Smarter Balanced Assessments 29

The Assessment Task Force issued recommendations last week, including a recommendation that the state adopt the Smarter Balanced Assessments as the statewide assessment of student progress in mathematics and reading.

The Gazette, Radio Iowa, and Ed Week have covered the recommendations.

Today, Matt Townsley asks:

Before I take a stab at answering Townsley’s question, some background clarifications might be in order.

First, contrary to Ed Week’s coverage, the Assessment Task Force reviewed the Next Generation Iowa Assessments, in addition to the Smarter Balanced Assessments, not the current Iowa Assessments.

Second, Iowa schools are required to assess science as well as mathematics and reading. The Smarter Balanced Assessments do not include a science component. The Next Generation Iowa Assessments, like the Iowa Assessments, will offer a science and social studies component.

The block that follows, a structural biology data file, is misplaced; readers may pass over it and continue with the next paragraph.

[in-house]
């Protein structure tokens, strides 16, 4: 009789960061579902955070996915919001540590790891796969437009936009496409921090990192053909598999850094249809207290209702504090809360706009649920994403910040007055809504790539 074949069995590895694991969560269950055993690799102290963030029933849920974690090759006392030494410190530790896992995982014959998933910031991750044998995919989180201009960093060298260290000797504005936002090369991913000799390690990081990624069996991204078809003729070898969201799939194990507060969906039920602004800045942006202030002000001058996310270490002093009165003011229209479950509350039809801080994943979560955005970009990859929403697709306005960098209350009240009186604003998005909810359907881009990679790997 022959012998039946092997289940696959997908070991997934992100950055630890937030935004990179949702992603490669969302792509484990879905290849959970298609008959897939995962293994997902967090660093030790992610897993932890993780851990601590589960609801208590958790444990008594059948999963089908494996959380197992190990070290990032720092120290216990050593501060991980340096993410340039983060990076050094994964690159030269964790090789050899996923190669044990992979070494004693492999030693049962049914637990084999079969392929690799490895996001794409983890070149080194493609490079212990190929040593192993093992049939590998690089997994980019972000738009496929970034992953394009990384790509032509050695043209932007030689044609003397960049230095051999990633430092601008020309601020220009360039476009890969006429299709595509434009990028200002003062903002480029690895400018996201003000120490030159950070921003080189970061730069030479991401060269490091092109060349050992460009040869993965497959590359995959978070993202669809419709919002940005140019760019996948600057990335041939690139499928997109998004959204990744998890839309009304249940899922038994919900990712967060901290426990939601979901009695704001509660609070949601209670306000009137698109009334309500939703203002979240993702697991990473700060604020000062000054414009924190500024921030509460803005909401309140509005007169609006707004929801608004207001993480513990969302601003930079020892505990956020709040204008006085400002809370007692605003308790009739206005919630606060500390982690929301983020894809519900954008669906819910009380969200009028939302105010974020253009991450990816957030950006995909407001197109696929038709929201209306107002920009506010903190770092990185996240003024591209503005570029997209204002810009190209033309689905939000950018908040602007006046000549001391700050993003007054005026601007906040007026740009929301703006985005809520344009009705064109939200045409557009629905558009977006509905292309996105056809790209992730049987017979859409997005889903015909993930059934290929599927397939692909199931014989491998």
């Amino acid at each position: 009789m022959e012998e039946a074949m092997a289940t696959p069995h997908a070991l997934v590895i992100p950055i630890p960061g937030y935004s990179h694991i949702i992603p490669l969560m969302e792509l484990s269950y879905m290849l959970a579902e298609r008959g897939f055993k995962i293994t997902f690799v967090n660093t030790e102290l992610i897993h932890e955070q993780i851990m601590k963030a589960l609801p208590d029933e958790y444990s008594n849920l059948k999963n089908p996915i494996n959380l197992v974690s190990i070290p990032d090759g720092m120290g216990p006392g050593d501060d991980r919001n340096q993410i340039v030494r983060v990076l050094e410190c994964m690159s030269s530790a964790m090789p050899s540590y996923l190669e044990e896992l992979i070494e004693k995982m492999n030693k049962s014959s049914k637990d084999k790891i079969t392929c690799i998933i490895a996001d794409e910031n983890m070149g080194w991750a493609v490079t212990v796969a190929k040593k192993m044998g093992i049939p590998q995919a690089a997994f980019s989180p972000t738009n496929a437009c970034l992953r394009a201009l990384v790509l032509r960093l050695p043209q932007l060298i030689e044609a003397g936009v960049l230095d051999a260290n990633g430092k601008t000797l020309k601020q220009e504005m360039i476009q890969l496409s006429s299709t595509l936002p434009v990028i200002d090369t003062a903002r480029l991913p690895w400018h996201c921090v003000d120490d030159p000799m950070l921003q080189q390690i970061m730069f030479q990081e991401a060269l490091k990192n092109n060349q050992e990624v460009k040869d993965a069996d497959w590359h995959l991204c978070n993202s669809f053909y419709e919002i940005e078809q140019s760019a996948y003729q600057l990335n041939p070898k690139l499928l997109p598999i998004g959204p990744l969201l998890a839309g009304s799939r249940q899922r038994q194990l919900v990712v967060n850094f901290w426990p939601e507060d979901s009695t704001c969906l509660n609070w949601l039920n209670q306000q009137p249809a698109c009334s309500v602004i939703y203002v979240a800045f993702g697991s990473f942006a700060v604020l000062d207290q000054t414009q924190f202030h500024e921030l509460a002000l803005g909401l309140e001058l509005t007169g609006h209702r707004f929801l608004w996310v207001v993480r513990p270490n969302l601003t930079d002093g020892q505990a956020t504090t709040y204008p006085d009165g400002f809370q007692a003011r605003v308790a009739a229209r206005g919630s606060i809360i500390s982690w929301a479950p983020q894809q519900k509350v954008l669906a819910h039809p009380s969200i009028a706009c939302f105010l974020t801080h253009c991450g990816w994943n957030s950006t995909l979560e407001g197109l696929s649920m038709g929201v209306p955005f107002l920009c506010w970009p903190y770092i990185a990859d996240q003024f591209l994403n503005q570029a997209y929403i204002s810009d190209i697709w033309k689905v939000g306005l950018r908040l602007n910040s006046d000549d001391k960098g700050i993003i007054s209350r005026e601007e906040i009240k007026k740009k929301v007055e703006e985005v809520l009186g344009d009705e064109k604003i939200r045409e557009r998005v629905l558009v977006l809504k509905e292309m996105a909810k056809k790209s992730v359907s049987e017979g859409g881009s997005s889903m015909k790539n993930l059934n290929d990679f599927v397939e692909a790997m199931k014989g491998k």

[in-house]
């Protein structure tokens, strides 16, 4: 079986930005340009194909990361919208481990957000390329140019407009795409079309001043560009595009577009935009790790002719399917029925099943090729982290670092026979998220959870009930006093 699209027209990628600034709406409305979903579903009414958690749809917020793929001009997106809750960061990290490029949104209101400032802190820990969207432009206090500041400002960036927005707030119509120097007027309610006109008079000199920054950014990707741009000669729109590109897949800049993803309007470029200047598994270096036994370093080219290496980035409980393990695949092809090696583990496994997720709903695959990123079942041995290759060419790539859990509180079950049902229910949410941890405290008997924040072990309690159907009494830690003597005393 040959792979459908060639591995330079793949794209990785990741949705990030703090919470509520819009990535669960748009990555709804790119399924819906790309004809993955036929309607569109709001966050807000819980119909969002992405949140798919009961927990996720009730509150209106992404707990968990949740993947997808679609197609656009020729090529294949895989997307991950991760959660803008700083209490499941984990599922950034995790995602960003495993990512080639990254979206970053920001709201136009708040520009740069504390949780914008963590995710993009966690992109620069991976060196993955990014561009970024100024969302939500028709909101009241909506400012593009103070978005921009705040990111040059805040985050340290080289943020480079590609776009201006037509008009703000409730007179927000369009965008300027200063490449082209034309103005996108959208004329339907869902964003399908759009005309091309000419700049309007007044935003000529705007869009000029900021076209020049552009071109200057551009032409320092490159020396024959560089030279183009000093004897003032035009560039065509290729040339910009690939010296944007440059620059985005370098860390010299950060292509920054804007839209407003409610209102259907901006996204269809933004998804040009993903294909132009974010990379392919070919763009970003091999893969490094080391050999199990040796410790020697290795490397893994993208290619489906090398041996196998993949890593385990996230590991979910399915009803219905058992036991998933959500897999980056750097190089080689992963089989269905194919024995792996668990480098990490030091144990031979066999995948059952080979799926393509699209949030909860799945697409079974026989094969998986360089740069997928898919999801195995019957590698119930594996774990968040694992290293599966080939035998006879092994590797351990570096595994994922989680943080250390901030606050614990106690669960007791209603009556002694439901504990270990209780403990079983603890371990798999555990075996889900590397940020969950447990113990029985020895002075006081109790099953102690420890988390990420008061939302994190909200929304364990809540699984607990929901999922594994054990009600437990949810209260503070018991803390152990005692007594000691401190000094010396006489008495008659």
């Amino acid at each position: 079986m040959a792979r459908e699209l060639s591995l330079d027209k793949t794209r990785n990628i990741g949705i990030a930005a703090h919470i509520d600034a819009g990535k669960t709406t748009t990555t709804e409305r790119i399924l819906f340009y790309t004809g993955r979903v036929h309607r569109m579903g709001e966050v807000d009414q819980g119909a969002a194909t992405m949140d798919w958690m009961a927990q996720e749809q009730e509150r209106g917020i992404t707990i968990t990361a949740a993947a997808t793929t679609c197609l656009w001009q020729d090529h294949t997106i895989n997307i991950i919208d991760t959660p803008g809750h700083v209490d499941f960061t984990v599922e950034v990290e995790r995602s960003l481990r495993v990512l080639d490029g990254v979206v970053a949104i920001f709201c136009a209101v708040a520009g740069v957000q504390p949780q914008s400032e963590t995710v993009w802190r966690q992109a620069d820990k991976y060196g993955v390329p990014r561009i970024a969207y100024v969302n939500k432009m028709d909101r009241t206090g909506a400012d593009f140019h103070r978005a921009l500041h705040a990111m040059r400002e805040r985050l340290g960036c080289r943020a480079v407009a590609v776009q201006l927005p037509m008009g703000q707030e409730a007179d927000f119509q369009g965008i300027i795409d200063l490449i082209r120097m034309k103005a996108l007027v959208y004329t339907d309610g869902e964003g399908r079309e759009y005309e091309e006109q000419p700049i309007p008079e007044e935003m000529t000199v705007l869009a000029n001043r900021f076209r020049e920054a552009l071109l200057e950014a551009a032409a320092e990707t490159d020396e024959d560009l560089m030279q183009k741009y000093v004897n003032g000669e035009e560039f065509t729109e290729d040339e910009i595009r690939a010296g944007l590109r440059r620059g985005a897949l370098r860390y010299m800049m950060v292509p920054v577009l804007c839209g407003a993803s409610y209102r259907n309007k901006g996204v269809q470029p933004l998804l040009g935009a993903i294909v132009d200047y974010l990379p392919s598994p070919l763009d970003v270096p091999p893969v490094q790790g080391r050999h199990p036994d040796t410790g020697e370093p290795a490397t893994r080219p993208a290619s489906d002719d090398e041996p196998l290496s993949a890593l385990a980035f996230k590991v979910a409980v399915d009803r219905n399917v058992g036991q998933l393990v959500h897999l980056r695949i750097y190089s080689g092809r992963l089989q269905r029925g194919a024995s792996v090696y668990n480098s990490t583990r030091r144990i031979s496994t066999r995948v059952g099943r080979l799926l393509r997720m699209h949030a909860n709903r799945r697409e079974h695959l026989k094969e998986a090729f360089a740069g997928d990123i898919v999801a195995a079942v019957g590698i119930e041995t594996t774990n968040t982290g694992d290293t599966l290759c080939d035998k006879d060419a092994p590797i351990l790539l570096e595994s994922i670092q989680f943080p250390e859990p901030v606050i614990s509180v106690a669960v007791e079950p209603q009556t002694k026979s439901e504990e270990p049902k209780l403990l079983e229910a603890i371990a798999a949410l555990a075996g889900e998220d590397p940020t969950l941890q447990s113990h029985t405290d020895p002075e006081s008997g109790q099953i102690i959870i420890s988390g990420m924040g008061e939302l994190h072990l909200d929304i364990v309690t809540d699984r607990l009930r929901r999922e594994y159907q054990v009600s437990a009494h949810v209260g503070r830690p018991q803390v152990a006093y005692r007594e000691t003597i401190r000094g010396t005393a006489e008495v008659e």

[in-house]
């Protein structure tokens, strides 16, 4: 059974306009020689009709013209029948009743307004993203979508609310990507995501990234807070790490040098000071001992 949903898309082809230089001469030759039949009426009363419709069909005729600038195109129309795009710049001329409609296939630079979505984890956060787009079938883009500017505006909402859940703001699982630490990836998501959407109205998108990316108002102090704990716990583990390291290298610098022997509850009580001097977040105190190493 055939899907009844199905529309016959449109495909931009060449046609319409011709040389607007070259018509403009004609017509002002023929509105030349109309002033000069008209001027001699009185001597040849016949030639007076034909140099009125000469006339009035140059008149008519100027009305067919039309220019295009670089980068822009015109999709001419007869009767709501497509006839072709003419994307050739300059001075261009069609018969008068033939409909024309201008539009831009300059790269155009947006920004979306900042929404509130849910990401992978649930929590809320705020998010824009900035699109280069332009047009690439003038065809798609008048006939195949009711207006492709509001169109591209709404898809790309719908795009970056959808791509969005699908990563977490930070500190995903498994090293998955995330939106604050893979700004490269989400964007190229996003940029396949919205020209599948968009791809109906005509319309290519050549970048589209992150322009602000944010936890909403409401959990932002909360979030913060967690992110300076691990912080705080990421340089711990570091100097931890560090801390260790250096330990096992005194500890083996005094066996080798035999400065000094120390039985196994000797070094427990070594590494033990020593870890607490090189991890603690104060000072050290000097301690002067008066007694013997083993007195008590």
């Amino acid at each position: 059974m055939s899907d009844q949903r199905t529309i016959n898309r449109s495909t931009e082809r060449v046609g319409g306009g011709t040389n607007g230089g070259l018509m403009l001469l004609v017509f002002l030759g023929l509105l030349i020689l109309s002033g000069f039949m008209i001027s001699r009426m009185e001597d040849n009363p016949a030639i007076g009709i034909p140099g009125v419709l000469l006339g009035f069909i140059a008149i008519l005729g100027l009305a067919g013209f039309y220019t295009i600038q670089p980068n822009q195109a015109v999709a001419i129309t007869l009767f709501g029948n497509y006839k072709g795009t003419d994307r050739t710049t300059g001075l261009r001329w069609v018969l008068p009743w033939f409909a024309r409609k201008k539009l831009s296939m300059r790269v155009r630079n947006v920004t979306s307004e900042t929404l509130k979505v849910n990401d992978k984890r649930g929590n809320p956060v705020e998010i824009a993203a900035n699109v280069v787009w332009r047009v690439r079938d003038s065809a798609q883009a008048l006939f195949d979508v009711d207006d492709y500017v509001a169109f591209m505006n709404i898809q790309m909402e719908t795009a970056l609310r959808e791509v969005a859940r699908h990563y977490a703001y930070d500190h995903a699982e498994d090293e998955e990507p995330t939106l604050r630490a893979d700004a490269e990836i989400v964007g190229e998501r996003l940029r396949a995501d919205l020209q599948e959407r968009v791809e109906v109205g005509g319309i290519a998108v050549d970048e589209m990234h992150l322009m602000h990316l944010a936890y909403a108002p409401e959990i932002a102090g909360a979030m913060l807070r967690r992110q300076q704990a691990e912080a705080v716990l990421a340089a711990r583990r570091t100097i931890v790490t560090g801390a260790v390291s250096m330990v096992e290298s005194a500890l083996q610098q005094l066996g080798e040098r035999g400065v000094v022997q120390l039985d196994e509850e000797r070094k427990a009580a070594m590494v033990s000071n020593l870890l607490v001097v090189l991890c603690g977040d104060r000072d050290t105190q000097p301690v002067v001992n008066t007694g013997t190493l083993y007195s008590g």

Third, the Smarter Balanced Assessments are expected to take more than twice as long as the Next Generation Iowa Assessments (excluding science and social studies):

–                    Smarter Balanced     NGIA (ELA/Math only)     NGIA (plus science/social studies)

grades 3-5           7 hours                      3 hours                                  5 hours

grades 6-8           7.5 hours                   3 hours                                  5 hours

grades 9-11         8.5 hours                   3 hours                                  5 hours

Which brings me to my first suggestion for possible reasons other than cost to reject the Smarter Balanced Assessments:

Time to Administer

The Washington Post published a guest column earlier this month (HT: McLeod) comparing the length of required assessments for New Jersey 4th graders to the length of the New Jersey bar exam. Spoiler alert: the New Jersey bar exam, at only eleven hours and fifteen minutes, is actually fifteen minutes shorter than the 4th grade exams.